Regulator has eyes on AUM but insists external audit found no major issue

Last Friday, the The National Commission for Further and Higher Education said in a statement there were no legitimate reasons to revoke AUM’s licence

No major issues were identified in two audit reports on the American University of Malta filed by US-based Clemson University last year, according to the regulator.

The National Commission for Further and Higher Education said Clemson filed a preliminary report in August and a second one in October following a site visit at AUM’s Bormla campus.

“Clemson have in these reports not identified any major issues that need addressing but in their preliminary report only made some recommendations for procedural improvements in certain areas,” NCFHE chairperson Godfrey Vella told MaltaToday.

Clemson University was roped in by AUM to carry out annual audits as part of the licence conditions imposed on it by the Maltese regulator.

Vella was responding to questions by this newspaper in the wake of AUM’s decision to axe all its full-time academic staff at the start of the year. The university, which is a start-up operation that only opened its doors to students last September, only attracted 23 students.AUM was granted land concessions in Bormla and Marsaskala to operate two campuses that would eventually host 4,000 students. The poor intake, which is far below what the university had expected for its first year, has raised doubts on the project’s viability.

When asked whether the NCFHE was concerned on AUM’s inability to attract enough students, Vella said no licence condition to any provider had ever stated the number of students the institution must have. However, he conceded the regulator was observing developments at AUM.

“Obviously, we will be keeping our eyes on the student numbers at AUM as clearly the numbers have to be such as to ensure ongoing viability, but it should be recognised that the university is still in its first semester of operations,” Vella said.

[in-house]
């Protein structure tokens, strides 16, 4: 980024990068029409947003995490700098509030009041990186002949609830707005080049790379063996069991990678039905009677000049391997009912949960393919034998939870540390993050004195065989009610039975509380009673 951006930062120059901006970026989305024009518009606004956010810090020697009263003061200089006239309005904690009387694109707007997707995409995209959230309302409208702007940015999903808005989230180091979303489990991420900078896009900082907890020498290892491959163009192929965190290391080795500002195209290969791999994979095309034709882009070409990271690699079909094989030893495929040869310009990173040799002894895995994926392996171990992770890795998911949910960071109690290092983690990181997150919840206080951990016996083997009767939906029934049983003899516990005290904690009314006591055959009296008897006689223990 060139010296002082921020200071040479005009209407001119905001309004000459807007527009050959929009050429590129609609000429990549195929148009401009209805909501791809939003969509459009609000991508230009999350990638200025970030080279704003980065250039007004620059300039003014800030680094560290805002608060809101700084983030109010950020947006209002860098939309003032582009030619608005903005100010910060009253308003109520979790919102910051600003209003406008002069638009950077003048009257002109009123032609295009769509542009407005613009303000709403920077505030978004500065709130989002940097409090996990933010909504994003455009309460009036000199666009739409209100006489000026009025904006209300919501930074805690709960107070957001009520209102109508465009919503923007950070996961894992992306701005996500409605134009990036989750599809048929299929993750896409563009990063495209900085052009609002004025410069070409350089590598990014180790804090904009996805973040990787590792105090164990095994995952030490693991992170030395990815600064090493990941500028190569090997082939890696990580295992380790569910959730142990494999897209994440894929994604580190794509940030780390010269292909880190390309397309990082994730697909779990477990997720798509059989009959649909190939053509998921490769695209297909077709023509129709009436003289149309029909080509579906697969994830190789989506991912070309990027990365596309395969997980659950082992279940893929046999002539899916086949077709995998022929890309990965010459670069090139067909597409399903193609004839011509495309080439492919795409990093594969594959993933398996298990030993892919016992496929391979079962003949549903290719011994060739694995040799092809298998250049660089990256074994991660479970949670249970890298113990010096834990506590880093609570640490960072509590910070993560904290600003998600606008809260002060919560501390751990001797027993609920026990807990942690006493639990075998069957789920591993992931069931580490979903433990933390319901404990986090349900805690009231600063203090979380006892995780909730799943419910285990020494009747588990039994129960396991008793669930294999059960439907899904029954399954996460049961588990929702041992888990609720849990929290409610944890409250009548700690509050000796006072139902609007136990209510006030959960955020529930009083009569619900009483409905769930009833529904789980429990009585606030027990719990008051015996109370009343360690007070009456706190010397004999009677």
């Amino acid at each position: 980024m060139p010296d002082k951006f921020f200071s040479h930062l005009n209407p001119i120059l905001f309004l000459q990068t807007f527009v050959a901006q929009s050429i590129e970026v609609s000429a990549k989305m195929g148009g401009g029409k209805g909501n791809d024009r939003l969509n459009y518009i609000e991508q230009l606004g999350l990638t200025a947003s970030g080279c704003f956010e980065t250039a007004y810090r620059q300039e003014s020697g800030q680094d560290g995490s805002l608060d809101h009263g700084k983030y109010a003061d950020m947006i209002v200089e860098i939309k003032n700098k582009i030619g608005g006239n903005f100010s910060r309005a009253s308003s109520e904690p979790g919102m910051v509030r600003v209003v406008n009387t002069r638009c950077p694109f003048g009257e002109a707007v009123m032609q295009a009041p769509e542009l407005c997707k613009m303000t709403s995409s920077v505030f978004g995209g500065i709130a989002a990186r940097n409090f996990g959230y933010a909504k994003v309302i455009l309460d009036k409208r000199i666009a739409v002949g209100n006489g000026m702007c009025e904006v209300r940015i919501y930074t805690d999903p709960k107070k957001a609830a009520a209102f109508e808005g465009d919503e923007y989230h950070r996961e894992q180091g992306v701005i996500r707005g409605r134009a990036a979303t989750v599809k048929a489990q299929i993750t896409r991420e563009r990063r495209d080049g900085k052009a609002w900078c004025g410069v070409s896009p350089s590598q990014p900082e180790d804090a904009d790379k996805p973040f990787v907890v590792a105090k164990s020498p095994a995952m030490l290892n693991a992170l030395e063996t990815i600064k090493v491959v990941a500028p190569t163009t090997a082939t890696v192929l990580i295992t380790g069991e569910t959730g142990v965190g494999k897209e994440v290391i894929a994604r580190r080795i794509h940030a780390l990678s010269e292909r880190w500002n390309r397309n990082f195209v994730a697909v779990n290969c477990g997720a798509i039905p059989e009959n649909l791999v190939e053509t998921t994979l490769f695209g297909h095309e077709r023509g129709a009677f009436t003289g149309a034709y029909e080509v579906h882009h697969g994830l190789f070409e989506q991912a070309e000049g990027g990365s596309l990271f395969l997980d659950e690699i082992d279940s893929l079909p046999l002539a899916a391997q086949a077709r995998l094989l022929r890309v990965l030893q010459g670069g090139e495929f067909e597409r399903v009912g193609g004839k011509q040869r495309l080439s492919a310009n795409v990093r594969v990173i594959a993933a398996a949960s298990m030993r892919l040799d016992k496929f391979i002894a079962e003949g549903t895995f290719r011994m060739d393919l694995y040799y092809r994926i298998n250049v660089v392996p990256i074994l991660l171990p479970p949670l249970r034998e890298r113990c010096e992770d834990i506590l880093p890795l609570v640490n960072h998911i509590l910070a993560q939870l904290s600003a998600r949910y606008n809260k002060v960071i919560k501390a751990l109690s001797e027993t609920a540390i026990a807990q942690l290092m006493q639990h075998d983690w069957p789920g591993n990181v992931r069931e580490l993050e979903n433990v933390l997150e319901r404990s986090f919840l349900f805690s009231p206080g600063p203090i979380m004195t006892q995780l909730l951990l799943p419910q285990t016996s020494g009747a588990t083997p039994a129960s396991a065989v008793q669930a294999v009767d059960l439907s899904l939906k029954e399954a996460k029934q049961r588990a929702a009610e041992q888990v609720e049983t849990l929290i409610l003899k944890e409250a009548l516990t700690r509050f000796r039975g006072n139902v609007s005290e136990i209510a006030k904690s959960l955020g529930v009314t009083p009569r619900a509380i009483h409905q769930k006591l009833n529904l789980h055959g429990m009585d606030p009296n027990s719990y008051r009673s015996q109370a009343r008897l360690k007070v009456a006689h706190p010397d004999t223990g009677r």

Asked about the drastic change in academic staff at AUM, Vella said these were replaced with equivalently qualified staff and the university satisfied the condition of having the right quantity of staff.

All academics have to be approved by the NCFHE, according to the licensing conditions, with Vella noting that this requirement had “rarely, if ever, been imposed on other institutions”.

Vella said AUM had always submitted the CVs of staff engaged to teach students.

“There has been no evidence of any material breach of licence conditions since the start of academic operations,” Vella said, when asked whether AUM had fallen foul of its obligations.

The NCFHE monitors all higher educational establishments that have been granted a licence. But Vella acknowledged that some institutions merited more attention than others.

The AUM was the brainchild of Jordanian investor Hani Saleh, who owns the Sadeen Group that has no background in higher education.

The university received its licence from the NCFHE in 2016. Meanwhile, last Friday, the NCFHE said in a statement there were no legitimate reasons to revoke AUM’s licence.

However, the commission said that just as it did with all other higher educational institutions, AUM will continue to be closely monitored.

“If serious licence condition breaches do occur then the NCFHE will take whatever steps will be shown to be necessary at that stage,” the regulator said.

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